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document reader

Contributor(s): Jason Drobig

A document reader is a device that converts an electronic file or printed matter to a form suitable for use by people with visual impairment. The output can be in the form of enhanced video, speech, or Braille.

Some document readers act like zoom viewers; they make characters on a computer screen look larger. These devices are suitable for people with some visual impairment (such as macular degeneration) but not total loss of vision. For people lacking sight entirely, there are document readers that can transcribe electronic files, such as Web pages, rendering output in speech or Braille. Other devices are designed to transcribe printed matter into speech or Braille.

A document reader for printed matter consists of a scanner , an optical character recognition ( OCR ) program, and a speech synthesizer or Braille display . When printed matter is scanned, the OCR program converts the text into an ASCII file (plain digital text). A speech synthesizer converts the ASCII into audible words and sentences. A Braille display produces elevated dots on a surface, allowing the user to read the document as if it is a book or magazine page in Braille. The Braille version can be used by people who are deaf as well as blind.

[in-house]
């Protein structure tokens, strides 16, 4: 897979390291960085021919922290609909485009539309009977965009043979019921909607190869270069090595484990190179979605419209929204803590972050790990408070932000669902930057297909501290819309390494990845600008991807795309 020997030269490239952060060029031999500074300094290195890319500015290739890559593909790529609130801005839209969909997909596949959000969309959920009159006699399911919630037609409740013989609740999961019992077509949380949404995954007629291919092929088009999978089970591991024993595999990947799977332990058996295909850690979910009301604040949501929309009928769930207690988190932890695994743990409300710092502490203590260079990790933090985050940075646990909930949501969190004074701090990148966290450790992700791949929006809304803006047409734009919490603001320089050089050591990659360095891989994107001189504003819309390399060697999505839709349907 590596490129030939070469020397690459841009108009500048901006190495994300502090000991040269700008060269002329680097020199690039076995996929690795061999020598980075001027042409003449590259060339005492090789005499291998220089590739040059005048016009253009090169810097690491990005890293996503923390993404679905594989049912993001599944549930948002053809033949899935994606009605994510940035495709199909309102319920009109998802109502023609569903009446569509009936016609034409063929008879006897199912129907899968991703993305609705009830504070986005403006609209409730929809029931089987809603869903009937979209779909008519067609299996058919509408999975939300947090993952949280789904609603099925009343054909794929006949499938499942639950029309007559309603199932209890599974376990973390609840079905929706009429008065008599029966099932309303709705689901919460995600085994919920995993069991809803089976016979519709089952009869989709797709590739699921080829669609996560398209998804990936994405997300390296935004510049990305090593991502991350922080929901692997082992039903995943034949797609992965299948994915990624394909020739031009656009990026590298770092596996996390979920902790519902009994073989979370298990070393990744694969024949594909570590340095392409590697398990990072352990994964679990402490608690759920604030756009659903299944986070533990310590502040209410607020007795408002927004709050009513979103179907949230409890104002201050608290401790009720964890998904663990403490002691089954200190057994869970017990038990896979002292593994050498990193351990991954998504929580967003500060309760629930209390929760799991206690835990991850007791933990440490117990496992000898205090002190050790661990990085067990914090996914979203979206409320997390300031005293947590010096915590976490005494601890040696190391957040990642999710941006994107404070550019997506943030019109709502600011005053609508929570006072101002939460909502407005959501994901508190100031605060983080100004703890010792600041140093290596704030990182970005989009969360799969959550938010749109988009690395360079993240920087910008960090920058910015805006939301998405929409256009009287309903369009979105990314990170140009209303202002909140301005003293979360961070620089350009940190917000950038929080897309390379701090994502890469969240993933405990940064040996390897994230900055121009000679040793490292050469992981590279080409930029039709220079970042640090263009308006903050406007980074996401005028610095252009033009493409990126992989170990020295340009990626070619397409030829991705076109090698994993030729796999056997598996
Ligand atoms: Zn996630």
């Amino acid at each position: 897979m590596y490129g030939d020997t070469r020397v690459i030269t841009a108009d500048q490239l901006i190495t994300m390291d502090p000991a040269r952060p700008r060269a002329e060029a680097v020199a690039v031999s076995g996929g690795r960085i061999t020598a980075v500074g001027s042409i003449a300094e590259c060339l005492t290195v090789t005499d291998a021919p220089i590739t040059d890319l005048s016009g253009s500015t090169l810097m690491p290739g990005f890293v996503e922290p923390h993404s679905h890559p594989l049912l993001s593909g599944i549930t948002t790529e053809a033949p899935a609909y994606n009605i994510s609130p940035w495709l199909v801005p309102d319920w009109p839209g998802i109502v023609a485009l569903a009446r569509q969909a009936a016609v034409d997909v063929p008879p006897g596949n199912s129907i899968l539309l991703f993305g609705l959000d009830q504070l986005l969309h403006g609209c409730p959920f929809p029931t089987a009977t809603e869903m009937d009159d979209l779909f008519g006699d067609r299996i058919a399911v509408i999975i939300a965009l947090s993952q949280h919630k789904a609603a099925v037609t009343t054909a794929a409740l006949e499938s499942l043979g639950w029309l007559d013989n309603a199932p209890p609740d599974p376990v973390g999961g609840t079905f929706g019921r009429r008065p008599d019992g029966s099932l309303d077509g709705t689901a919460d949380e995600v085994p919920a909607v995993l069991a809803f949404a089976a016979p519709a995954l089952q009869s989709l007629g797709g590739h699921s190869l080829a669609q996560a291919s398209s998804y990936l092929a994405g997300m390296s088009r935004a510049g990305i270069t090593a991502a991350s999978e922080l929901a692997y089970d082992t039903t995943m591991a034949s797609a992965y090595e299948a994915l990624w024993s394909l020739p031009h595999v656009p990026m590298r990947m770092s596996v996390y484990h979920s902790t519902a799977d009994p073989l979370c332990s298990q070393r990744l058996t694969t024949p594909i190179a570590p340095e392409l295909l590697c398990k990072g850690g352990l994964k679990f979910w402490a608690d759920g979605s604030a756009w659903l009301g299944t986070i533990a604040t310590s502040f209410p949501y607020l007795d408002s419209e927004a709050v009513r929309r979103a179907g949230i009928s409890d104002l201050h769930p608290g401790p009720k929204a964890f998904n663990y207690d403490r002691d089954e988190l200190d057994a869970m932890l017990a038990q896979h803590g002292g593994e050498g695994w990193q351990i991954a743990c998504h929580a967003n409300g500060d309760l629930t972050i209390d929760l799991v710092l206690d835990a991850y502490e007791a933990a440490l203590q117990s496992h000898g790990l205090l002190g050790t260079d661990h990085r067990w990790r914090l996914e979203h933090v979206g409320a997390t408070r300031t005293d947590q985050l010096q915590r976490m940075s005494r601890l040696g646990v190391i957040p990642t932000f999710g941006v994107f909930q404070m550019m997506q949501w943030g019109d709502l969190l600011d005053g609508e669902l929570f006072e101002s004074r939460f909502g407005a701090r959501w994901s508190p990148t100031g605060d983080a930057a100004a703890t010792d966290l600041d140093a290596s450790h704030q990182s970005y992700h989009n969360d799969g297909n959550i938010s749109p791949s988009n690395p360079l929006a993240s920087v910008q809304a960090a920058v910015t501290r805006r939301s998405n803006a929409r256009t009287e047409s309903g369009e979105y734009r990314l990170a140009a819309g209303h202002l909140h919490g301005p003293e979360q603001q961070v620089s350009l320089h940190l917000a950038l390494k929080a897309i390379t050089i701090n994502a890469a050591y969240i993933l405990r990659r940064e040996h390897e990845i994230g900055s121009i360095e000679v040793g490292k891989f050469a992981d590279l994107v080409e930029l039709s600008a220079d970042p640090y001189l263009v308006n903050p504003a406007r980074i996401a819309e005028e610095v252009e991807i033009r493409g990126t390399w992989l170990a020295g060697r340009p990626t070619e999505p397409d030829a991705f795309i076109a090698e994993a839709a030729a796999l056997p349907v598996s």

Computer programs for displaying text and graphics documents in specific formats, such as Adobe's Portable Document Format ( PDF ), are sometimes called document readers.

This was last updated in September 2005

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